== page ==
PRS for Music
Author: Tim Cummins
The global financial crisis reduced competition by more than 20%. It is reported that the average number of bidders fell from eight before the collapse to six today. Some went out of business; others consolidated. In a few industries, this resulted in a shift of power. In others, buyers remained dominant and continued to drive down prices and margins.
The Covid-19 pandemic is arguably even more disruptive than the financial crisis. Some 90% of businesses are either issuing or receiving notices of Force Majeure. 85% are reviewing their rights of contract termination or delay. The impact on supply chains is unprecedented and has left many scurrying to better understand their current sources of supply and to identify possible alternatives. Almost 60% of businesses are re-evaluating their sourcing strategies and seeking additional or alternative suppliers. There are signs of growing collaboration between buyers and suppliers and even between competitors to maintain viable business operations.
In some cases, companies have recognized the threat to the viability of their supply chain and are providing support – for example, by early payment or renegotiated terms. But in others, the opposite is happening – delayed payment, demand for discounts, cancellation of orders even for finished products. At a strategic level, some 22% of businesses are considering bringing activities back in-house.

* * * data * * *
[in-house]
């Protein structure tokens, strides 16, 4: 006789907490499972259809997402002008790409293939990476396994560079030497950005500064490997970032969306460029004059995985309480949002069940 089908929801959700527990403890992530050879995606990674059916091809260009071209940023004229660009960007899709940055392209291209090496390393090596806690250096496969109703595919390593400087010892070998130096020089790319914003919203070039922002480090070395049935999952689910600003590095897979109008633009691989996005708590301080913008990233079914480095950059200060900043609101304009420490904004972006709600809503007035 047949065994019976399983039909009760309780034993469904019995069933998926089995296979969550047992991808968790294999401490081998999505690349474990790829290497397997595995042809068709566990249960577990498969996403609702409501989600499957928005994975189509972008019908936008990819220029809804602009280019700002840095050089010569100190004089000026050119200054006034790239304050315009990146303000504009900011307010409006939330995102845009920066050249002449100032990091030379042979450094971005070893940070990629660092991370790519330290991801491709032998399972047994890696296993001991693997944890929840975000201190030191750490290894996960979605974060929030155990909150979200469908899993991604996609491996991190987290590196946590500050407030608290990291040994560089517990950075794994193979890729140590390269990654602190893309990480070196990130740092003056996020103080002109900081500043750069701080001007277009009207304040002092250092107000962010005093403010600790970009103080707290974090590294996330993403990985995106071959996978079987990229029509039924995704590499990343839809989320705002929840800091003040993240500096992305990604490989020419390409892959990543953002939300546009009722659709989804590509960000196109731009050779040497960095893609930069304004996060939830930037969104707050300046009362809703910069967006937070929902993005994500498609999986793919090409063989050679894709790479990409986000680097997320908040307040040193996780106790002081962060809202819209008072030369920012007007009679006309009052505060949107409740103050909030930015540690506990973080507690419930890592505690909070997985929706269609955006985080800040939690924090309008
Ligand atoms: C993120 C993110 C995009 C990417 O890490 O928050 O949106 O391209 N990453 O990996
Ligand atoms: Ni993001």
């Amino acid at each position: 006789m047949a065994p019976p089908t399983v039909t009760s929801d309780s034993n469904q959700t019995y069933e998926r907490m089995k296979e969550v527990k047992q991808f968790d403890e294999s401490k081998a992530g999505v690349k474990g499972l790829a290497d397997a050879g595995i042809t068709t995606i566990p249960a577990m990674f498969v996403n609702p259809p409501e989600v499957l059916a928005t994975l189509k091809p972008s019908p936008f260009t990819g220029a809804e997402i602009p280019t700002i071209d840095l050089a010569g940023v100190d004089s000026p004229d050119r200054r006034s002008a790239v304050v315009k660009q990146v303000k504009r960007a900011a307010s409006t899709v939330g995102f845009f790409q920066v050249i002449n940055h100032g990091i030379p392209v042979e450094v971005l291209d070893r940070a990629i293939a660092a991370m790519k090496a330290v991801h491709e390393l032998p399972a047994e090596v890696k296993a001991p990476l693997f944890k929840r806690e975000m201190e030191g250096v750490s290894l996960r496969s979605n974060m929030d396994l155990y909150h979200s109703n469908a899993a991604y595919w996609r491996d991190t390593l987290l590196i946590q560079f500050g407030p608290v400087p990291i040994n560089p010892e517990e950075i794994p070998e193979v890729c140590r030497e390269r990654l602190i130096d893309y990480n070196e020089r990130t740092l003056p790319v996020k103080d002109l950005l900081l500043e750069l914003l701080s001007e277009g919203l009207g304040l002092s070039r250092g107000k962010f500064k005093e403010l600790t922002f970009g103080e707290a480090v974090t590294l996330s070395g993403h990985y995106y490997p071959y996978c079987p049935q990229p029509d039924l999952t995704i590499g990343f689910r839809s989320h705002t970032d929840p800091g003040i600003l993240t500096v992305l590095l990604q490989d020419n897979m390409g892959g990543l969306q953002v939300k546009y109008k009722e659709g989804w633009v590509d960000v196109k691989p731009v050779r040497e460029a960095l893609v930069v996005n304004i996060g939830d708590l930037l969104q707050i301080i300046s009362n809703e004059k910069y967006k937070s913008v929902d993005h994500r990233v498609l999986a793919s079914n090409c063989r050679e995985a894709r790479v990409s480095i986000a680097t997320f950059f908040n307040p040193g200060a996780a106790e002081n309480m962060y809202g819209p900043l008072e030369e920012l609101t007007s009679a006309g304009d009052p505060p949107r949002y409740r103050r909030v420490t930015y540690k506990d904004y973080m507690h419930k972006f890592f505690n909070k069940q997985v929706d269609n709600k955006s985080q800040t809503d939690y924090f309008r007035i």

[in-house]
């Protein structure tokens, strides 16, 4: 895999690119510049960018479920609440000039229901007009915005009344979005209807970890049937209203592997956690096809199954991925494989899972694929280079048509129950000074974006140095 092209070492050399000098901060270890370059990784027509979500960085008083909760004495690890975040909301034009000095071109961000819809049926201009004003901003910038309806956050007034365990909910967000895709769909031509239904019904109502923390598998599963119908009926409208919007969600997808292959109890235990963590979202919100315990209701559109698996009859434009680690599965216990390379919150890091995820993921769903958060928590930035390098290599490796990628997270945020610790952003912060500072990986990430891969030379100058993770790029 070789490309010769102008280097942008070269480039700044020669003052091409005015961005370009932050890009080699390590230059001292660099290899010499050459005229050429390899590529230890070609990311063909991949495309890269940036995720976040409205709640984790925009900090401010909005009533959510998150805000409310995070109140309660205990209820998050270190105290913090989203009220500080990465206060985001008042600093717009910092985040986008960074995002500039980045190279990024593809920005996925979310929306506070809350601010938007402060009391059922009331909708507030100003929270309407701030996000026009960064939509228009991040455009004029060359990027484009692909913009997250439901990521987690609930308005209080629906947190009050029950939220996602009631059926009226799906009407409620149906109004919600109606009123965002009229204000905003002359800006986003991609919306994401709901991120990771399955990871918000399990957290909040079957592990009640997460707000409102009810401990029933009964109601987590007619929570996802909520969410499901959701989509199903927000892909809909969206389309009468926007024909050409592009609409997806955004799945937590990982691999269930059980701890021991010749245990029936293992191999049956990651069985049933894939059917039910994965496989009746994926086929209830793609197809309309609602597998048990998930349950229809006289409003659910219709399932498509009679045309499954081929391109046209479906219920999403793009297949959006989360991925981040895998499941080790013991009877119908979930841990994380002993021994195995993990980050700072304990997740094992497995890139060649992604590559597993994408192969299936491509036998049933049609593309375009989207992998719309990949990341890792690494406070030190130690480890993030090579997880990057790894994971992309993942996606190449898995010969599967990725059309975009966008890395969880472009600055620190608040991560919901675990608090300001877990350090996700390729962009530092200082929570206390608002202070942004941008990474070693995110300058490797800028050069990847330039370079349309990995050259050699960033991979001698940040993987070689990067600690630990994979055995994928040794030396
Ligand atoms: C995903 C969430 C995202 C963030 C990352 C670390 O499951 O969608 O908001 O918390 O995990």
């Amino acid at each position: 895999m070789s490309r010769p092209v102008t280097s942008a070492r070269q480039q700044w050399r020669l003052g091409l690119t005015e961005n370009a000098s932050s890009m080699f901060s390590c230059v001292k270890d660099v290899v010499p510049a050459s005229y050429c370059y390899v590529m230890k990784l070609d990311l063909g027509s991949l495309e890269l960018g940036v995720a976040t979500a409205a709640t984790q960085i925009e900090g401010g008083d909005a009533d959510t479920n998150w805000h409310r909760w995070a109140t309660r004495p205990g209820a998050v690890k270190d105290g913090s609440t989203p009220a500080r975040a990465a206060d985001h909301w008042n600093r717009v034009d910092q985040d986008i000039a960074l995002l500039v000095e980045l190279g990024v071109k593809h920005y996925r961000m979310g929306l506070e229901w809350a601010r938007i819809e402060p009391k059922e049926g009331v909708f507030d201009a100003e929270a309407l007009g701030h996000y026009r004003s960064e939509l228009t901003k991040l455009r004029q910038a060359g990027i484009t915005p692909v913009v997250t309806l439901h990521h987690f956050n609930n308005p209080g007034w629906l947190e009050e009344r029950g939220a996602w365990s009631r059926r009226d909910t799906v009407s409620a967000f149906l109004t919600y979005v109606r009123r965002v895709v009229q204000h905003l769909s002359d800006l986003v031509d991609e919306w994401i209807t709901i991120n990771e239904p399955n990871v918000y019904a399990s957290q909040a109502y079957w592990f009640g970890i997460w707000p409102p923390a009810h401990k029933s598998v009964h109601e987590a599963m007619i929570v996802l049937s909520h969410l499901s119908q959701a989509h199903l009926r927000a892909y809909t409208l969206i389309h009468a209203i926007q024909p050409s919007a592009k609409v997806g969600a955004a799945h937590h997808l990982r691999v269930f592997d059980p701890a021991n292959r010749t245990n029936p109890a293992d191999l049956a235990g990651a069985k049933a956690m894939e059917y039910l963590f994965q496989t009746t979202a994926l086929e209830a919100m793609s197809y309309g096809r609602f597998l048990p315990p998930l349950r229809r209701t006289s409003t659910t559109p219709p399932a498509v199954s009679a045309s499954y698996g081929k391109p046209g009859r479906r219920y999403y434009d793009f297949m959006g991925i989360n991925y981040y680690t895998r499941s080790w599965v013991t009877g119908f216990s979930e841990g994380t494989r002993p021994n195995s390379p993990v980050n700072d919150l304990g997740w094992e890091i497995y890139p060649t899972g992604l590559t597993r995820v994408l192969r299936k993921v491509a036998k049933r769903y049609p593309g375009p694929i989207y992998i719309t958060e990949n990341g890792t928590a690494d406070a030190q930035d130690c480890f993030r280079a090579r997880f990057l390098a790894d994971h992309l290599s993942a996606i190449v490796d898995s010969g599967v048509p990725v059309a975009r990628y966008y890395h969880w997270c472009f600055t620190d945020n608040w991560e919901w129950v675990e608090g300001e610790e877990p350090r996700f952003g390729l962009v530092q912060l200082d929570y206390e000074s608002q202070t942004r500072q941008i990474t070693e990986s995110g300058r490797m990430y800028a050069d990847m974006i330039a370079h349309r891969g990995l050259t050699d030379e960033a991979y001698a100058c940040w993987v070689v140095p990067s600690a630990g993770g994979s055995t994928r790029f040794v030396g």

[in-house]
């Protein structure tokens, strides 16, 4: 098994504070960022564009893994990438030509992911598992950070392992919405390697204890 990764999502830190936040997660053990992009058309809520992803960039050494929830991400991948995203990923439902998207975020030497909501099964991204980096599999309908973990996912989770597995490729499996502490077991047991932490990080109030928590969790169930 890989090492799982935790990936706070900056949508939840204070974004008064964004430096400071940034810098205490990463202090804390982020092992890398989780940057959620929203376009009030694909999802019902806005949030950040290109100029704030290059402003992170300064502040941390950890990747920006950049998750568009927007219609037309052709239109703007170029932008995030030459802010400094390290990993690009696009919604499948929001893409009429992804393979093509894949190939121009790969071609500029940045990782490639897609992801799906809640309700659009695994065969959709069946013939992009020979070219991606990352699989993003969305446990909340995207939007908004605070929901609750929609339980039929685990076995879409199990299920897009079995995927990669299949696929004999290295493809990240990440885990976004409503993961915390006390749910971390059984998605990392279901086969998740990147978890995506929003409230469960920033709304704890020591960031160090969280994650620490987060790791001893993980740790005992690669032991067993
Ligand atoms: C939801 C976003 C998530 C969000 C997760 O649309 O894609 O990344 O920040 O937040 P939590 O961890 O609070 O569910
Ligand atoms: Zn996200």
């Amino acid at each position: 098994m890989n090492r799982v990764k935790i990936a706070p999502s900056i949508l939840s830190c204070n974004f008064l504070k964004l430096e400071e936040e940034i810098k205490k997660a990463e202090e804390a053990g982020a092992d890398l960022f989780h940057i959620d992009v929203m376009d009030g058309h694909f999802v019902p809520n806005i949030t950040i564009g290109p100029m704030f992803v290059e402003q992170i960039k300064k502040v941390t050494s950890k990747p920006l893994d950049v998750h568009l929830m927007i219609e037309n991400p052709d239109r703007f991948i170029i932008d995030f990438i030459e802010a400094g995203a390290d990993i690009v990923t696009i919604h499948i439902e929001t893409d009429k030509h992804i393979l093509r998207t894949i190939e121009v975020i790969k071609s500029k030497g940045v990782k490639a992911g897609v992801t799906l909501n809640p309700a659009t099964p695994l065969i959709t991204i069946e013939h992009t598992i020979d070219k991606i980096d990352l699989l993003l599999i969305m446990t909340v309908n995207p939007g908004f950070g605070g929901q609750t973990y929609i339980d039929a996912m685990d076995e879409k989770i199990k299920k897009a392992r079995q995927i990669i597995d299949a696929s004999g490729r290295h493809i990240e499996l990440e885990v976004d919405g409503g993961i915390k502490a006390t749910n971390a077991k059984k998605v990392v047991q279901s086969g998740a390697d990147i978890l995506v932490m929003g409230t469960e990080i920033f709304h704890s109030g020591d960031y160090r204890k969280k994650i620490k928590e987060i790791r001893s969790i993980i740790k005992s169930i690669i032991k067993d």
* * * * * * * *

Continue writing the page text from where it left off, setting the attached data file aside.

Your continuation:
After years of aggressive cost-cutting, many supply chains were already fragile before the pandemic hit us. That fragility will inevitably lead to a further reduction in sources of supply. It will force many buyers to develop new approaches. Some will bring work back in-house, often through M&A activity. Others will engage in increased partnering with their suppliers. Many will seek to diversify sources of supply – but may struggle to do so.
This is a time when ethics are tested and reputations are forged. It is a time when trust and loyalty is built, or destroyed. Some businesses will survive at the expense of others. Some will survive because of others. But when it all ends, we will certainly find that many have disappeared and that the supply landscape – and the relationships within it – look very different from the way they were at the end of 2019.